(The author is a Reuters market analyst. The views expressed
are his own.)
By Gerard Wynn
LONDON, June 5 European solar power capacity has
already reached some 80 percent of national projections for the
end of the decade, underlining how growth has caught
That over-achievement is adding impetus to national plans to
scale back renewable energy subsidies, making the future solar
outlook in Europe unsure.
Analysts have already scaled back expectations for the
European solar market, which until this year had underpinned
soaring demand in the global photovoltaic industry.
But it is still a key market for solar panels, led by
Germany, Italy and France.
Solar's popularity, particularly in residential roof-top
installations, has been founded on a combination of rapidly
falling costs and generous subsidies which policymakers are now
Its outlook depends on how fast costs can continue to fall
compared with rival low-carbon technologies, as countries try to
meet binding, national renewable energy targets in 2020.
They are presently slipping behind those wider targets,
meaning that governments will have to continue to pump money
into renewable energy in general and solar can continue to grow
if it steals share from rivals.
Under the European Union's renewable energy directive,
member states have agreed to renewable energy targets by 2020
which are binding under national law.
Under the requirements of the directive, individual
countries had to compile national renewable energy action plans
and submit these by June 2010.
The plans described a trajectory for expected annual growth
from 2010-2020 for each renewable energy technology.
The main electricity technologies are hydropower, onshore
wind, offshore wind, solar, biomass and geothermal power.
Countries can choose which they want to use to meet their total
The action plans are not legally binding, but countries are
required under the directive to explain to the executive
European Commission if they miss fixed, biennial targets for
Chart 1: link.reuters.com/syj68t
The growth in solar power in Europe has been remarkable, but
becomes even more astonishing when viewed against policymakers'
expectations just three years ago. (See Chart 1)
Data from the European Photovoltaic Industry Association
(EPIA) show that the EU's 27 member states had installed some
69.1 gigawatts (GW) as of the end of last year.
That compares with projections under member states' action
plans published in 2010 for some 38 GW by the end of 2012.
Of the 27 member states, 24 had set 2012 solar PV targets in
their action plans.
Nineteen have installed more than they expected.
In absolute terms, the biggest over-achiever has been Italy,
which by end-2012 had deployed some 12.4 GW more than it had
projected, or the equivalent of an extra three or four nuclear
Germany was next with an excess of 8.6 GW, then France (2.8
GW), Belgium (2.2 GW), Britain (1.5 GW), Greece (1 GW) and
Bulgaria (0.8 GW).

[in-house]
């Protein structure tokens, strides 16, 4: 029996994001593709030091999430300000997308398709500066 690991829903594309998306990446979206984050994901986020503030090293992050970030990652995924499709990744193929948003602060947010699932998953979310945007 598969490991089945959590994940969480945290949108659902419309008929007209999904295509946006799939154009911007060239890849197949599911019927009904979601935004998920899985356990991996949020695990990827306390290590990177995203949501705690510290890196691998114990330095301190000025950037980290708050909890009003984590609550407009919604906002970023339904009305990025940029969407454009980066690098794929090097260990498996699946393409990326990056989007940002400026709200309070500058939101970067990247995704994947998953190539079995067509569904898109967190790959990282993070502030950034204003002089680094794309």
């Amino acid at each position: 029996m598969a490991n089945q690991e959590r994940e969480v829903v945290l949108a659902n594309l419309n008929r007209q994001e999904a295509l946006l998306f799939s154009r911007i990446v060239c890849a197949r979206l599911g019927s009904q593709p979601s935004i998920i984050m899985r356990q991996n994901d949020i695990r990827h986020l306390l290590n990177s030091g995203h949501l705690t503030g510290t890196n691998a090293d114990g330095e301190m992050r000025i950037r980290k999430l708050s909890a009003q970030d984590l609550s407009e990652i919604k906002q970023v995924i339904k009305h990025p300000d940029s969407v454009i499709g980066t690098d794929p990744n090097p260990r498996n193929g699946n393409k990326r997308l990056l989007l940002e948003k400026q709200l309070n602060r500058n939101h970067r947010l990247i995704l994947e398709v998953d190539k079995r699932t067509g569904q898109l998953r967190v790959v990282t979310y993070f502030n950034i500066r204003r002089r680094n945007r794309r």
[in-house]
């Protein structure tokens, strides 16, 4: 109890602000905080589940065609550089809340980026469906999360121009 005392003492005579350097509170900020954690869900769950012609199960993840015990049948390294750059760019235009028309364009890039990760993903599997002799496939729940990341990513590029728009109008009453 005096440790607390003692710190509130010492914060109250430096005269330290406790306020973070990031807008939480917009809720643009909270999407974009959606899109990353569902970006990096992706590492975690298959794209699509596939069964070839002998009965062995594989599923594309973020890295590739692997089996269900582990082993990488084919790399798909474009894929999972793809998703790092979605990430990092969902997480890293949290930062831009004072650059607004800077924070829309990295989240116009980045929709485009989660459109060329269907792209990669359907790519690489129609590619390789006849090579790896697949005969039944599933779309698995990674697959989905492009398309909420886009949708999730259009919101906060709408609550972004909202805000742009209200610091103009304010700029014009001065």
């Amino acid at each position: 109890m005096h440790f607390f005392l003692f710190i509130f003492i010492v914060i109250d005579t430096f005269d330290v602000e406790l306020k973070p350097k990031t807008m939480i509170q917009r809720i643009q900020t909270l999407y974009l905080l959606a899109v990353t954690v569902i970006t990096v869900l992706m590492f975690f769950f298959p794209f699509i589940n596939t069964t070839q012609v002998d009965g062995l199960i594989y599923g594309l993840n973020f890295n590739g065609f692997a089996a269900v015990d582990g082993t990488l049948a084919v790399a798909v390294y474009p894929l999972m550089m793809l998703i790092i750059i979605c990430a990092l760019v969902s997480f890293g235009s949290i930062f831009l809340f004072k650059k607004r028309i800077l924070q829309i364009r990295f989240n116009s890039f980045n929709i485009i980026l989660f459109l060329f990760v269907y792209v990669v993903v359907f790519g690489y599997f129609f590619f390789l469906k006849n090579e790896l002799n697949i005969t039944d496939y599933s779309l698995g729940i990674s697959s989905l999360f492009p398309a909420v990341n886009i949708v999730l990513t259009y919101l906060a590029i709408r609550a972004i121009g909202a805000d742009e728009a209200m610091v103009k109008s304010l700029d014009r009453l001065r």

In percent terms, Denmark was the winning over-achiever at
13,000 percent more than it had projected (394 megawatts
installed compared with a planned 3 MW).
Altogether, countries have now installed more than 80
percent of their projected solar power in 2020, at 69.1 GW now
compared with 84.8 GW expected by the end of the decade.
The mismatch tells a story of over-compensation of
developers through subsidies which policymakers failed to trim
in line with falling costs.
All is change, however, as EU countries introduce new
charges on solar power generation or rapid cuts in subsidies for
new (but preferably not existing) projects, against a backdrop
of wider public austerity.
Analysts expect the European solar PV market (new annual
installed megawatts) to be less than half the global total for
the first time this year, as manufacturers search for
utility-scale projects in places with huge solar resources such
as India, the Middle East and Chile.
Yet the EU remains by far the largest economic area with
nationally binding renewable energy targets.
EU member states are still running behind in their efforts
to achieve their overall renewable power plans, unlike the
narrower picture on solar power.
EU countries generated some 650 terawatt hours (TWh) of
renewable electricity in 2011, according to BP data (the latest
available), compared with plans for some 700 TWh that year, and
about half planned generation by the end of the decade.
So the fact that countries have exceeded in solar does not
mean that there is no longer space for wild growth.
It only means that, to continue to surpass projections and
grow strongly, solar will have to squeeze out alternatives such
as extremely expensive offshore wind, as it has done so far.
Continued growth of solar power within the confines of fixed
renewable energy targets may pit green technologies against each
other, which can only be good for a more cost-effective sector.
(Editing by Jason Neely)